Goods Moved By Ignoring Section 19 Mr. Callaghan
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BY OUR PARLIAMENTARY CORRESPONDENT THE hours worked by drivers to move I the goods in the railway strike were a feature of the debate on the emergency regulations before they were approved in both Houses of Parliament on Monday.
In addition, the Home Secretary said that when the strike ended, it would not be possible to bring everything back to normal at once, and to undo all tfiat had been done under the regulations, and particularly to bring to an end relaxations granted with regard to vehicles.
"it may be necessary to keep these regulations in force for two or three 'days after the strike comes to an end, but I gladly give the assurance that they will not be kept in being for one day longer than is absolutely necessary," he said.
Mr. James Callaghan (Lab.) said that one of the first casualties of the emergency had been the sections of the law dealing with drivers' hours. The movement of the tremendous amount of goods by road had been possible only through the all-out work of these men.
"I think the general conclusion drawn so far is that we have a far greater reserve of road transport than we had thought possible when the emergency came about," he said, "and that it is on this reserve that we have been able to call in order to get this merchandise moved."
At present, traders had to look for hauliers to carry their goods, instead of having as many recognized centres available as they would have had under nationalization. "I am certain that if the Government learn the right lessons from this, they will not persist in the final destruction of British Road Services," he said.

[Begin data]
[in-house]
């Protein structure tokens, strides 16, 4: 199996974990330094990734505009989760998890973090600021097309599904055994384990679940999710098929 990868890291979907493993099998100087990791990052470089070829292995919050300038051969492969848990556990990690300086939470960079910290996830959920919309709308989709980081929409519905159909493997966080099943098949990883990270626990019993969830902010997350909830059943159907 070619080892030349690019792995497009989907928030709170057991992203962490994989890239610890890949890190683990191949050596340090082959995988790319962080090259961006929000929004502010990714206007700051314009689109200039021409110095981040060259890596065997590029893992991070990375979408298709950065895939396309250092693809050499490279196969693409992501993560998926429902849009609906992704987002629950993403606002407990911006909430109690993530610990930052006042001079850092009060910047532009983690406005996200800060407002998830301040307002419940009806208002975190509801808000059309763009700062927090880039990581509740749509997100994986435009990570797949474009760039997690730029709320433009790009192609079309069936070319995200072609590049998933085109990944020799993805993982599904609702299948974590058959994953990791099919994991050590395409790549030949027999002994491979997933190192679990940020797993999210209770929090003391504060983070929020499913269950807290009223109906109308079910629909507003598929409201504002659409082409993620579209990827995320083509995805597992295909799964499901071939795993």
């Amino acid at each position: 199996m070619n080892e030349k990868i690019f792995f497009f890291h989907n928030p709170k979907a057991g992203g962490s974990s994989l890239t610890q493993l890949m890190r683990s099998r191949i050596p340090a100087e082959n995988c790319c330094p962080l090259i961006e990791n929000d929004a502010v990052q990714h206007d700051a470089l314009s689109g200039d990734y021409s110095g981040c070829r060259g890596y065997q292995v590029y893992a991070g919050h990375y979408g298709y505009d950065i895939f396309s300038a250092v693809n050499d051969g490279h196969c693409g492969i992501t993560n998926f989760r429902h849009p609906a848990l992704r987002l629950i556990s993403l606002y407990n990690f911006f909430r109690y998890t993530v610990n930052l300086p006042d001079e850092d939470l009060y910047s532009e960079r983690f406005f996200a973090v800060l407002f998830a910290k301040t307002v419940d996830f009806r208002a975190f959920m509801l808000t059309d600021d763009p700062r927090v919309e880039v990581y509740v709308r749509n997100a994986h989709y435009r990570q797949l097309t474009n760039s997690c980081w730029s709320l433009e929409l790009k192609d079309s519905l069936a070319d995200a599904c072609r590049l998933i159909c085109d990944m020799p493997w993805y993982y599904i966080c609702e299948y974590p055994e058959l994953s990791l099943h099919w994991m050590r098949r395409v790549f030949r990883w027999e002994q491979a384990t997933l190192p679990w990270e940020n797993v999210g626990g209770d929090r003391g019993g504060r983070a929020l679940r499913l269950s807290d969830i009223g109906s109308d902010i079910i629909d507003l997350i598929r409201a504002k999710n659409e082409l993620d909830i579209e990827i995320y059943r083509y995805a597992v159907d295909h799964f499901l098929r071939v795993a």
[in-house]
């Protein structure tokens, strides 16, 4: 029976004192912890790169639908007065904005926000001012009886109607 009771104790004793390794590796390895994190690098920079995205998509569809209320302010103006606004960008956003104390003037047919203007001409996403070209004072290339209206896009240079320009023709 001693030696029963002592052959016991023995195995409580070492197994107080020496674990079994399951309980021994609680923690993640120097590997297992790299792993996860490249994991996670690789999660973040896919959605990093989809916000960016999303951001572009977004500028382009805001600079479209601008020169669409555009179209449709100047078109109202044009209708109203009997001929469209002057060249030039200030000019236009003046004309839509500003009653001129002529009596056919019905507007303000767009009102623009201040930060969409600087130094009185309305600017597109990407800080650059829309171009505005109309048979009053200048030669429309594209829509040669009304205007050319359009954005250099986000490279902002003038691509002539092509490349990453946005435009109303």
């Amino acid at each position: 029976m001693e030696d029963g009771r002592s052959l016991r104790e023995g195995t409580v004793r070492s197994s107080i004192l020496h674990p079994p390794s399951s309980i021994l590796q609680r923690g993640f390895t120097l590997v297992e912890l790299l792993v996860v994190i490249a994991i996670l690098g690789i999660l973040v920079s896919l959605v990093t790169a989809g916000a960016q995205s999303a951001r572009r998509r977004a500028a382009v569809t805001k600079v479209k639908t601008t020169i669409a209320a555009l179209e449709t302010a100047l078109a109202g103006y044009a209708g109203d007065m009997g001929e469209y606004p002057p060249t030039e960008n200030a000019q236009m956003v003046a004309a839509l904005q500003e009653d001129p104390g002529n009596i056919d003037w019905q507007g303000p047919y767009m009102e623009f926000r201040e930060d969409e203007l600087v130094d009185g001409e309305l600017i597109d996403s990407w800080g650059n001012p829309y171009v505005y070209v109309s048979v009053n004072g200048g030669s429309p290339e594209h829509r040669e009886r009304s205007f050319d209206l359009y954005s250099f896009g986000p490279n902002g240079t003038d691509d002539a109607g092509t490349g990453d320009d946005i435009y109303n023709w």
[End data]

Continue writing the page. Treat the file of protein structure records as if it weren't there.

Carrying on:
Mr. Boyd-Carpenter, Minister of Transport, said that no formal relaxation of Section 19 of the 1930 Act had been made and the general relaxation under Regulation 1 expressly excluded any interference with the operation of that section.
"I think we were wise not to relax that section, because to have done so would have been to take from drivers the protection to which Parliament thought they were entitled. It may be that in the course of dealing with an emergency of this sort, men have not found it necessary to insist strictly on their rights in this respect, but it is certainly the position that the law has not been relaxed," he said.
He thought it was largely a matter of common sense which could be sorted out on a common-sense basis by the persons responsible.
Mr. Collick (Lab.) intervened to ask whether this did not mean that the Minister himself was condoning a breach of the law.
Mr. Boyd-Carpenter: "I would not myself have expressed it in that way. Nor do I think it is necessary for-you to do so. This is more a matter of common sense and I think this is the right way to handle it."
The question whether anyone was to be prosecuted for breaches of that or any provision was a matter for the normal prosecuting authorities. "1 know that in their normal way they will handle this sensibly," the Minister added.
The emergency had demonstrated that there was a very large reserve of mad transport in the country. He paid tribute to the Regional Transport Commissioners and their staffs.